Original Article

Doxorubicin-induced vasomotion and [Ca2+]i elevation in vascular smooth muscle cells from C57BL/6 mice

Authors: Bing Shen, Chun-ling Ye, Kai-he Ye, Lan Zhuang, Jia-hua Jiang
DOI: 10.1038/aps.2009.145


Aim: To explore the action of doxorubicin on vascular smooth muscle cells.
Methods: Isometric tension of denuded or intact thoracic aortic vessels was recorded and [Ca2+]i in isolated aortic smooth muscle cells was measured by using Fluo-3.
Results: Doxorubicin induced phasic and tonic contractions in denuded vessels and increased levels of [Ca2+]i in single muscle cells. Treatment with 10 μmol/L ryanodine had no effect on basal tension, but it did abolish doxorubicin-induced phasic contraction. Treatment with 10 mmol/L caffeine induced a transient phasic contraction only, and the effect was not significantly altered by ryanodine, the omission of extracellular Ca2+ or both. Phenylephrine induced rhythmic contraction (RC) in intact vessels. Treatment with 100 μmol/L doxorubicin enhanced RC amplitude, but 1 mmol/L doxorubicin abolished RC, with an increase in maximal tension. Caffeine at 100 μmol/L increased the frequency of the RC only. In the presence of 100 μmol/L caffeine, however, 100 μmol/L doxorubicin abolished the RC and decreased its maximal tension. Treatment with 10 μmol/L ryanodine abolished the RC, with an increase in the maximal tension. In Ca2+-free solution, doxorubicin induced a transient [Ca2+]i increase that could be abolished by ryanodine pretreatment in single muscle cells. The doxorubicin-induced increase in [Ca2+]i was suppressed by nifedipine and potentiated by ryanodine and charybdotoxin.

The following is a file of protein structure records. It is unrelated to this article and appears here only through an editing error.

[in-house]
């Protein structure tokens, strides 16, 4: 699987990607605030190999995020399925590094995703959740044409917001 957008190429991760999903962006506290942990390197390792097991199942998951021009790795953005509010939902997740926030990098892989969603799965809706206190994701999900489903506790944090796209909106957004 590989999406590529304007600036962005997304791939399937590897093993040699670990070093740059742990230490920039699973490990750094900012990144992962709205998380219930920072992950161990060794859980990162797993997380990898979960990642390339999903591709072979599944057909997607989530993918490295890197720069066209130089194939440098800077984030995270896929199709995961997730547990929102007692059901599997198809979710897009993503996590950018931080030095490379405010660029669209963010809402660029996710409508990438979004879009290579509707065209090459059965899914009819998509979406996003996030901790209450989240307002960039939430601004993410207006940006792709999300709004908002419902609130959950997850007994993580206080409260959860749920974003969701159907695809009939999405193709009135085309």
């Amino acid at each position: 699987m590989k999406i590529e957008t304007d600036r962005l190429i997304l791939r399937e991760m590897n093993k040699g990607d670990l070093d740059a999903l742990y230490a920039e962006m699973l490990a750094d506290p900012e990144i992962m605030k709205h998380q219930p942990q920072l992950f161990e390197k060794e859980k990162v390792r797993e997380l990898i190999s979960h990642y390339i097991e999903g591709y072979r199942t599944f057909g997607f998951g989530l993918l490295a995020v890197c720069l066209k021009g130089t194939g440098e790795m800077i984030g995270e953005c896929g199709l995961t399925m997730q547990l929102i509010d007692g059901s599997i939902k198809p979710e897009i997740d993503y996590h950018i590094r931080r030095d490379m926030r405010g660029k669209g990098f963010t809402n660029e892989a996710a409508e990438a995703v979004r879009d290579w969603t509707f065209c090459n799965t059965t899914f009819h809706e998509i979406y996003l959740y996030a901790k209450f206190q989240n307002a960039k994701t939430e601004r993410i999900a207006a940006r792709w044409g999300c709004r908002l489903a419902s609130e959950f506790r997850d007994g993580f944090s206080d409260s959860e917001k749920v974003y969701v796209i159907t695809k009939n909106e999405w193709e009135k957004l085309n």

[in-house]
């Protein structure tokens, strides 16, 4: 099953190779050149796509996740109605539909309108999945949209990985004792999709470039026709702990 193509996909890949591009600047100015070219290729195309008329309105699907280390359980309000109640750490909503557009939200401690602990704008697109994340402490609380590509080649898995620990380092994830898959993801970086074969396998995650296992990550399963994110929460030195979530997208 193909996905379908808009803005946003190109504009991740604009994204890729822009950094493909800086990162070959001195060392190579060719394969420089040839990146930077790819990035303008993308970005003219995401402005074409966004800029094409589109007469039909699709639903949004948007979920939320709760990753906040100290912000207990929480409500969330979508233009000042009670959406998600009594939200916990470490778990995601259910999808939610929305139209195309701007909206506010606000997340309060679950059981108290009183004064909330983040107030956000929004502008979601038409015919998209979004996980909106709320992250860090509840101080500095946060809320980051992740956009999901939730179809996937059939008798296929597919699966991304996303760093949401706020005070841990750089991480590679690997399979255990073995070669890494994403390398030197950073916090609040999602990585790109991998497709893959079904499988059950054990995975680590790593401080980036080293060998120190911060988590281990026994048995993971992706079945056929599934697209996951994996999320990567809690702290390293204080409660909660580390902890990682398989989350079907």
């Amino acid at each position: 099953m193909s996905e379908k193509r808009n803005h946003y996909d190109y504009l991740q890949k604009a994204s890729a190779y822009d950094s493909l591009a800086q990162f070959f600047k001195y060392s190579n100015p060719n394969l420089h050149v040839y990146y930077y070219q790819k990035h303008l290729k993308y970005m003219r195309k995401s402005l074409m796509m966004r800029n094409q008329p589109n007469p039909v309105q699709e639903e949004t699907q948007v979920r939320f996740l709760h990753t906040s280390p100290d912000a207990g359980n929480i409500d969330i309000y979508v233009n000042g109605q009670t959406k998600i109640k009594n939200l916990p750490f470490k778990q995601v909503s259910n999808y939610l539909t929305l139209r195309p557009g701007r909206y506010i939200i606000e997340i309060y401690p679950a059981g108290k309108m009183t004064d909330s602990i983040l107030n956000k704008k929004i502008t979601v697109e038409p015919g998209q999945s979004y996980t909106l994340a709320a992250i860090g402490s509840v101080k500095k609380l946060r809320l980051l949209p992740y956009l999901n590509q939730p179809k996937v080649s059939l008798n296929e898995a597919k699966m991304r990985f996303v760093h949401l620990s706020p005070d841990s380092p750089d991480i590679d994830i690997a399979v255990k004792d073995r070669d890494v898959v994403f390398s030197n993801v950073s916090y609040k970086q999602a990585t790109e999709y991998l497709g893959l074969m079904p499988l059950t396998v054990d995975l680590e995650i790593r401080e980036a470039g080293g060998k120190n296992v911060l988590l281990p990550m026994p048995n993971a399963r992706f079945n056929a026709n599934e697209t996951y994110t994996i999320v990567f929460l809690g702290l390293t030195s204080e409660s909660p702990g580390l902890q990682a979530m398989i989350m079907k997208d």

Conclusion: Doxorubicin not only releases Ca2+ from the sarcoplasmic reticulum but also promotes the entry of extracellular Ca2+ into vascular smooth muscle cells.

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